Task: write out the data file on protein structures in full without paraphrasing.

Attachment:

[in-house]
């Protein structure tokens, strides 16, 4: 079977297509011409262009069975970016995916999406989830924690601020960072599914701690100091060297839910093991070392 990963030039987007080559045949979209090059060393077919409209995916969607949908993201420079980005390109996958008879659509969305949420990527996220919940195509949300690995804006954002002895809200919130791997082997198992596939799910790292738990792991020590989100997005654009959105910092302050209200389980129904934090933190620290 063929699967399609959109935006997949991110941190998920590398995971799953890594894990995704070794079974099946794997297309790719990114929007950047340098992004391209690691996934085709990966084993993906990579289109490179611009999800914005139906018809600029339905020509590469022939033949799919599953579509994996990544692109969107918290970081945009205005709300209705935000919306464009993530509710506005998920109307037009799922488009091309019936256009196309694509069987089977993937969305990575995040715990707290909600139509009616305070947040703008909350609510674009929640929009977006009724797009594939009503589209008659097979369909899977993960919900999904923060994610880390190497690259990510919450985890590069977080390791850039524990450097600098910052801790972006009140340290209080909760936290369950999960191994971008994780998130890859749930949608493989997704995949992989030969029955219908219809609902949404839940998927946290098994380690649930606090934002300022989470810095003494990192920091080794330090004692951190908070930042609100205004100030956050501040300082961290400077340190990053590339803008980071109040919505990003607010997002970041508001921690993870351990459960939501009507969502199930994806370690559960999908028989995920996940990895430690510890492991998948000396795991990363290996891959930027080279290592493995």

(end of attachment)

[in-house]
């Protein structure tokens, strides 16, 4: 079977297509011409262009069975970016995916999406989830924690601020960072599914701690100091060297839910093991070392 990963030039987007080559045949979209090059060393077919409209995916969607949908993201420079980005390109996958008879659509969305949420990527996220919940195509949300690995804006954002002895809200919130791997082997198992596939799910790292738990792991020590989100997005654009959105910092302050209200389980129904934090933190620290 063929699967399609959109935006997949991110941190998920590398995971799953890594894990995704070794079974099946794997297309790719990114929007950047340098992004391209690691996934085709990966084993993906990579289109490179611009999800914005139906018809600029339905020509590469022939033949799919599953579509994996990544692109969107918290970081945009205005709300209705935000919306464009993530509710506005998920109307037009799922488009091309019936256009196309694509069987089977993937969305990575995040715990707290909600139509009616305070947040703008909350609510674009929640929009977006009724797009594939009503589209008659097979369909899977993960919900999904923060994610880390190497690259990510919450985890590069977080390791850039524990450097600098910052801790972006009140340290209080909760936290369950999960191994971008994780998130890859749930949608493989997704995949992989030969029955219908219809609902949404839940998927946290098994380690649930606090934002300022989470810095003494990192920091080794330090004692951190908070930042609100205004100030956050501040300082961290400077340190990053590339803008980071109040919505990003607010997002970041508001921690993870351990459960939501009507969502199930994806370690559960999908028989995920996940990895430690510890492991998948000396795991990363290996891959930027080279290592493995």